It was just a short few months after the sale of my first startup as I took a somewhat long media interview for a profile on my work and business. As I shared the story of how I launched the company, then later sold it, it seemed like it had been decades of work, not just three short years. Not only was it harder to launch and operate a digital media company at that time, but also, back then I was one of the few female founders in the business. As we wrapped up the call, the reporter said something that has never left my mind.
"You know, you always think when people have success, it came easily. But hearing your story I realize it's really hard work for everybody, not just me," the reporter said. "It is so inspiring."
Success in any arena takes hard work. It may be harder work than you have ever imagined, triple what you've ever felt capable of enduring, five times what most people do. You'll be the master of many hats, some that you'll interchange a dozen or so times at breakneck speeds throughout a morning, let alone a full single day. As I hung up the phone on that morning nearly two years ago, I realized one and only one thing: The right support can help enormously - in your life, in your work, in everything.
"You definitely need to find the right support," said ultra successful denim entrepreneur Paige Adams Geller of Paige Premium Denim during an interview last year.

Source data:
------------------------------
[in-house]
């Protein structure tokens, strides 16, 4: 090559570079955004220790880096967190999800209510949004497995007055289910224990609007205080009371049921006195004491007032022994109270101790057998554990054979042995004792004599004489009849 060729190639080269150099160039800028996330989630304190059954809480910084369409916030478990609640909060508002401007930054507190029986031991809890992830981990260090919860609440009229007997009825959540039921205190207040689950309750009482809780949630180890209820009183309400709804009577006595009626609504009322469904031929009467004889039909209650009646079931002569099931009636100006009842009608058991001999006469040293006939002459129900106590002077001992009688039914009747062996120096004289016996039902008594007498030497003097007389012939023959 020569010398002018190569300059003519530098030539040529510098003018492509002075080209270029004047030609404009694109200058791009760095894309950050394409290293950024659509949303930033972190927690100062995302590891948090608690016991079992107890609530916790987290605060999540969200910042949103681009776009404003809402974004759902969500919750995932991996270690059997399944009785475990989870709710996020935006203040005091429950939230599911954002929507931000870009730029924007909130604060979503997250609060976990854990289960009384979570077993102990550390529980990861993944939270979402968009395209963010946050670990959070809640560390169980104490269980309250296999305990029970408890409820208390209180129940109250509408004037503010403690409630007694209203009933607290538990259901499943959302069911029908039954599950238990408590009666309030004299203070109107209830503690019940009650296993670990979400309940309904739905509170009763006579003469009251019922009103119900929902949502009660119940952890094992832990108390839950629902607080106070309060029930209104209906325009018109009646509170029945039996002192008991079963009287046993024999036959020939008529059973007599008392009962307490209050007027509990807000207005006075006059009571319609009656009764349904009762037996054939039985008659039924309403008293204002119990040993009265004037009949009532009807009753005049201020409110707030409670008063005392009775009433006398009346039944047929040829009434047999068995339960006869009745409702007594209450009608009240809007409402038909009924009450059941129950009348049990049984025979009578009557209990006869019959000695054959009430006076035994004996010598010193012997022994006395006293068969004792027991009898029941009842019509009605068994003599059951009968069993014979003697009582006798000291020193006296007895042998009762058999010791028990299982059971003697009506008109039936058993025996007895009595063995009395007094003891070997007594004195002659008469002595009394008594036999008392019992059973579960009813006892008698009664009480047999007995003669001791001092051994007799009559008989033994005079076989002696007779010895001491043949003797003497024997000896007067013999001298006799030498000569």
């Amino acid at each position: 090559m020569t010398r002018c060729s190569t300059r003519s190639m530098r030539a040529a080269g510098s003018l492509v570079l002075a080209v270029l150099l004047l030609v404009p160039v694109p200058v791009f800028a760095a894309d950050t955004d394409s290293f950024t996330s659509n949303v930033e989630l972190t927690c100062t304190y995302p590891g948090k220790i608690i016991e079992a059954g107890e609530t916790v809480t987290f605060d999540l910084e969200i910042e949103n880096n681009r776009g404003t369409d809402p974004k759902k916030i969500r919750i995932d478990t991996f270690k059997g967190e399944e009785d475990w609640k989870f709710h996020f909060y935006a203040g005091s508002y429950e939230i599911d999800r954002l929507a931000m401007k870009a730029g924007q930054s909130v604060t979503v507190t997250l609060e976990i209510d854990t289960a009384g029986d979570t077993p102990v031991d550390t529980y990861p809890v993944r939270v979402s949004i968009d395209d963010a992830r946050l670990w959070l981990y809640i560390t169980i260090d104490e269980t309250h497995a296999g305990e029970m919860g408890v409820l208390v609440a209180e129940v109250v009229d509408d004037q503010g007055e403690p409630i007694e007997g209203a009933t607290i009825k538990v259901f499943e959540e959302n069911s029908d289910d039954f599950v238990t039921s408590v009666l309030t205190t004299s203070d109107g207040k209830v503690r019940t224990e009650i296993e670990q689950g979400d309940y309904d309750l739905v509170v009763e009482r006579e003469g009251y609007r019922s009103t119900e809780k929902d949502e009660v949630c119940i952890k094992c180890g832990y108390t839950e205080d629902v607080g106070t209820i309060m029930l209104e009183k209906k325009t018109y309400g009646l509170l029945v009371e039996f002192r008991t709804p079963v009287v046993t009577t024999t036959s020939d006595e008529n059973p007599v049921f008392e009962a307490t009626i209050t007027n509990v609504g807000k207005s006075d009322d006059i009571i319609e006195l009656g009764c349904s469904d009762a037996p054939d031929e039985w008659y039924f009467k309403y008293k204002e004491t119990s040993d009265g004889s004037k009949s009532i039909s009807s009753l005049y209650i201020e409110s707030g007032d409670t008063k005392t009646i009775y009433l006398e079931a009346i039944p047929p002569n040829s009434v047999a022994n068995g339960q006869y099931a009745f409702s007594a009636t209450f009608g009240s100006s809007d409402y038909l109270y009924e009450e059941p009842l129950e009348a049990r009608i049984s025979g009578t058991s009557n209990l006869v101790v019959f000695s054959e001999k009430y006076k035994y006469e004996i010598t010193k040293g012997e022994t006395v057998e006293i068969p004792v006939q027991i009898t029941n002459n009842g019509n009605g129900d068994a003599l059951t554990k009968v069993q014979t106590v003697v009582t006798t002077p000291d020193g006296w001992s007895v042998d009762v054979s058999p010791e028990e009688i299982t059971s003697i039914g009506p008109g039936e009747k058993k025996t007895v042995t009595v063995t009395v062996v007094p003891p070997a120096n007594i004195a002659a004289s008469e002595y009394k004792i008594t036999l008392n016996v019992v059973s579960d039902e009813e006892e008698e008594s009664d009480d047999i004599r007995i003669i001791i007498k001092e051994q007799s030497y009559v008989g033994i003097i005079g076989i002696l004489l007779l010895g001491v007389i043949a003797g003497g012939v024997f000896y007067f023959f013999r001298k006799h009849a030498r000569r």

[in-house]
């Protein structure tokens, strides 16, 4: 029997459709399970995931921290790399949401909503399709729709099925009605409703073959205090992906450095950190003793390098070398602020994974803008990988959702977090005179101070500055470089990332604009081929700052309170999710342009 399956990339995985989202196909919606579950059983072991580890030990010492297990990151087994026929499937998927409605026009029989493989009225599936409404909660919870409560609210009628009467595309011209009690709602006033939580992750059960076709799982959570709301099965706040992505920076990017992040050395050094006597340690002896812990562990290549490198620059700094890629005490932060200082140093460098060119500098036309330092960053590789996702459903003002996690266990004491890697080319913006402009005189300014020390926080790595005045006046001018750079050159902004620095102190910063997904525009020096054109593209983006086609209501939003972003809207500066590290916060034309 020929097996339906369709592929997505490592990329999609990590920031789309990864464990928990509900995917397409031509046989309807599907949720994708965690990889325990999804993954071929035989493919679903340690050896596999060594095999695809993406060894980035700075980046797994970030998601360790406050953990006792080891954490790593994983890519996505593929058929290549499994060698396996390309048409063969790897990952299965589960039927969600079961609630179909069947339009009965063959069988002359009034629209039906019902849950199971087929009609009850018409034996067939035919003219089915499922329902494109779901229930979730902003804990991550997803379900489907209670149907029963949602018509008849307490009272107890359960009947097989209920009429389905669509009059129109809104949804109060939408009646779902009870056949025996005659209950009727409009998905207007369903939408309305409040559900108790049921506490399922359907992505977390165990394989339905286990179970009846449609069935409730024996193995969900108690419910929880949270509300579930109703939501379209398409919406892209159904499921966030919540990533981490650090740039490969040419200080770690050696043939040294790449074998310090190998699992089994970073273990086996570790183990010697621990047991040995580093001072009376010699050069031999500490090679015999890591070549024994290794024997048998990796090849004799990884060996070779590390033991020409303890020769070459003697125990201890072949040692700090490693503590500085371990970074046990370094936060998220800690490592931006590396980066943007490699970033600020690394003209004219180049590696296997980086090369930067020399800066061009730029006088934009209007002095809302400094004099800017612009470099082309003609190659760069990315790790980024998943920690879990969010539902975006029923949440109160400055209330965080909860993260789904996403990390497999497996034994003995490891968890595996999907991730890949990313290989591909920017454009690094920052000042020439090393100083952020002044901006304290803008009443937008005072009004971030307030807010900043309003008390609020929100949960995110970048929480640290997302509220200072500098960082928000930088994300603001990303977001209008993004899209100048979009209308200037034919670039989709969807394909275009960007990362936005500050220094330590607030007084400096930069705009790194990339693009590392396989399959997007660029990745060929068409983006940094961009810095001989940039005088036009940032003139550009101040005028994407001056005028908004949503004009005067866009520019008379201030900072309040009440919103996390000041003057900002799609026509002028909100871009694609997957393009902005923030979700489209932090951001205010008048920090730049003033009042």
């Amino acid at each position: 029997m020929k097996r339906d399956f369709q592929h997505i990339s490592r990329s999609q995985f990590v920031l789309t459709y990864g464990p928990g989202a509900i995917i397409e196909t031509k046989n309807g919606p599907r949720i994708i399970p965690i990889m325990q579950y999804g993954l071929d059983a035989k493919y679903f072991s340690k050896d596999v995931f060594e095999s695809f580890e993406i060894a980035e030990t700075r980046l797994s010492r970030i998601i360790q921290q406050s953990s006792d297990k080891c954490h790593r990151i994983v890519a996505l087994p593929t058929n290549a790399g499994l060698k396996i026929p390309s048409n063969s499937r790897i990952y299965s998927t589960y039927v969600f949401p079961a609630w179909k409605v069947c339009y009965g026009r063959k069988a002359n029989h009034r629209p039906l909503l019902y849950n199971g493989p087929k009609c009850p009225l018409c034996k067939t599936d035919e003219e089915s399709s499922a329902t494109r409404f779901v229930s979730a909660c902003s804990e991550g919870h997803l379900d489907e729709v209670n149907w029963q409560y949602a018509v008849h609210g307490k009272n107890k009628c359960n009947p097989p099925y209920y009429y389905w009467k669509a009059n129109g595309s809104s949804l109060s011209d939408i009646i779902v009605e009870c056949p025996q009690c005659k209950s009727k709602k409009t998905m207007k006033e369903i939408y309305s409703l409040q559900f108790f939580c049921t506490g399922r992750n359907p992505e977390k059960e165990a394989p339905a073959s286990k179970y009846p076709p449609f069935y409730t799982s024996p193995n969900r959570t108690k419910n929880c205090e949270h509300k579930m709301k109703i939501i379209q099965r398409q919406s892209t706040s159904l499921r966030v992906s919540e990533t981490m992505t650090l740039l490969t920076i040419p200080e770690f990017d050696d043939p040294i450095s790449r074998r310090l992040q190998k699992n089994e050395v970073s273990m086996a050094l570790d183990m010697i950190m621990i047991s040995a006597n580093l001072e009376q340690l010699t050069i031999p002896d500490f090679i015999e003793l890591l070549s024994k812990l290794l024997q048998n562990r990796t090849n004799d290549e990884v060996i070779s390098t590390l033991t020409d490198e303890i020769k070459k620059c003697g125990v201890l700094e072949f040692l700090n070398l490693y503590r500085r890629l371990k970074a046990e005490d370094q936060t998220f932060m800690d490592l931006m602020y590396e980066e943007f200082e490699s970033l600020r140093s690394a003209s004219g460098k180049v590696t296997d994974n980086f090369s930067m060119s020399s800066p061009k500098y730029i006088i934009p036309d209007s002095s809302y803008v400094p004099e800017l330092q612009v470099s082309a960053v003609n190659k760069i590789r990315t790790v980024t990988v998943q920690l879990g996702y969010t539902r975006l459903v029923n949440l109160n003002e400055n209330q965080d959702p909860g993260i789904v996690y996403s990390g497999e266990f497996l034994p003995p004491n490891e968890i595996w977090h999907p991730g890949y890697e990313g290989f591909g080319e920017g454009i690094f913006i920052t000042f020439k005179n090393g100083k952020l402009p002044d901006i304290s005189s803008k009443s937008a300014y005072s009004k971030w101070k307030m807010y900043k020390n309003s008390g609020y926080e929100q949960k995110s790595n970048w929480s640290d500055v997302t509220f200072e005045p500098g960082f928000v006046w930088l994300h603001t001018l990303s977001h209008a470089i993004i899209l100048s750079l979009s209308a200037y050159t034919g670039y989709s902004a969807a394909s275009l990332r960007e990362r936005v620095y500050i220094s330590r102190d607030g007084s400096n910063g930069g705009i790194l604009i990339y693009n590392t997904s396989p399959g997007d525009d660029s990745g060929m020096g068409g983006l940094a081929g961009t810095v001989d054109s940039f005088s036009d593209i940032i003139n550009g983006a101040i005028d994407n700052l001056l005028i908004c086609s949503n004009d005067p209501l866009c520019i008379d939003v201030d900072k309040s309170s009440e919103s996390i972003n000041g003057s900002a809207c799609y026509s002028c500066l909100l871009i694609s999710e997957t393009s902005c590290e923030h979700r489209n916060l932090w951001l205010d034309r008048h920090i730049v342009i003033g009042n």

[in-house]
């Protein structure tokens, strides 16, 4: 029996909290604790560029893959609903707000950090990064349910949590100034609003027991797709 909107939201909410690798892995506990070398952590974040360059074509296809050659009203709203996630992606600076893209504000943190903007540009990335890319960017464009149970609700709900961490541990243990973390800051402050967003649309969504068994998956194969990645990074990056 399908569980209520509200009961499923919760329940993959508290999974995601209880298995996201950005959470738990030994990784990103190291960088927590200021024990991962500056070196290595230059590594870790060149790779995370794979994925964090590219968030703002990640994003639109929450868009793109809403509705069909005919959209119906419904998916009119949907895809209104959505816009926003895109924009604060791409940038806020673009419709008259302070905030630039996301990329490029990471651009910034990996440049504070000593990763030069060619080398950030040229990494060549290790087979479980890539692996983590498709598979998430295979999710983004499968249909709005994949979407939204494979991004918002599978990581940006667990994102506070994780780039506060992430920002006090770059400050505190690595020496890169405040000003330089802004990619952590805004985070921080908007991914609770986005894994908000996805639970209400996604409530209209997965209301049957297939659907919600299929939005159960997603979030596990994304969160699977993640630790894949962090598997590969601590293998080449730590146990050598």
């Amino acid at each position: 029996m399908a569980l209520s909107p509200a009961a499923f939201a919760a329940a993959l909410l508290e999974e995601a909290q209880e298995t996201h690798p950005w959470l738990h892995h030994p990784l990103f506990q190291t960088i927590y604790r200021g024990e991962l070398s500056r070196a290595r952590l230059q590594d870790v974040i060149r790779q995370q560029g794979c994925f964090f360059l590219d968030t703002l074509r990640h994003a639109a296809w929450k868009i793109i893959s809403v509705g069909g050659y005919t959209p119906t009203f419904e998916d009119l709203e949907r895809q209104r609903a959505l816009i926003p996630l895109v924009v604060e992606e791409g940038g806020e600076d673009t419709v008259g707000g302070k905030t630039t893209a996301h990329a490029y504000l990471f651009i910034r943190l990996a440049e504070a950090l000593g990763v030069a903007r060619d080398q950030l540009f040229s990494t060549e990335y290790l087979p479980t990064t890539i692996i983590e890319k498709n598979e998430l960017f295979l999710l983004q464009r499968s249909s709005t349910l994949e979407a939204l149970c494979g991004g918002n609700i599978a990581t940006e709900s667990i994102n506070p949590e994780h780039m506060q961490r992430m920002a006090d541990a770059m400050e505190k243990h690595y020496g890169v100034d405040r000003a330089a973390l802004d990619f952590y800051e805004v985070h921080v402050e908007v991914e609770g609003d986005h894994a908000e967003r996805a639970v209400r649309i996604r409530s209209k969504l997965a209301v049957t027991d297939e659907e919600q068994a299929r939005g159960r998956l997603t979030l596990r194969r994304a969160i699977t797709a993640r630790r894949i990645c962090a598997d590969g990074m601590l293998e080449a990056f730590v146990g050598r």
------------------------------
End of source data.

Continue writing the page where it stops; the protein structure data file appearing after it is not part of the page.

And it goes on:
This can range from making sure you're surrounded by employees and staff that see your vision, to finding the right personal assistant to handle the life things that crop up like running to the market or picking up kids. It can also be working with the right type of investors, the right partners and vendors, or having a supportive spouse, family, and friends. During the entire course of my career, from my early days in the corporate world to the startup I own and run today, the support of my family and several close advisors have played an enormous role in helping me realize and accomplish my goals and dreams. In fact, it was the friendship of four female founders I met more than five years ago that sparked the New Power Girls series. We had banded together to help guard and protect eachother's business in what was becoming a very competitive market. The group has grown to more than 500 women entrepreneurs today.
For Geller, it was identifying the right type of staff and investors. For myself, it's advisors who I can talk to and bounce ideas. For Sortingwithstyle.com founder Sayeh Pezeshki, it was finding a good consultant to help her further her vision. How can you do the same in your life and work? First, identify what you need to move ahead and what might be missing. Second, define the structure you need and the roles needed to fill in order to create it. Third, start looking for the right fit - don't worry if it takes a while. I talked with dozens in entertainment business before finding the right companies to work with on ideas. Last, put the structure in place -- and don't be afraid to tweak it as needed. By creating a good foundation under your ideas, you'll find the sky is the limit.
Power Girls aren't just aware there's strength in reinforcement but that it can help benefit the bottom line in business, and they use it.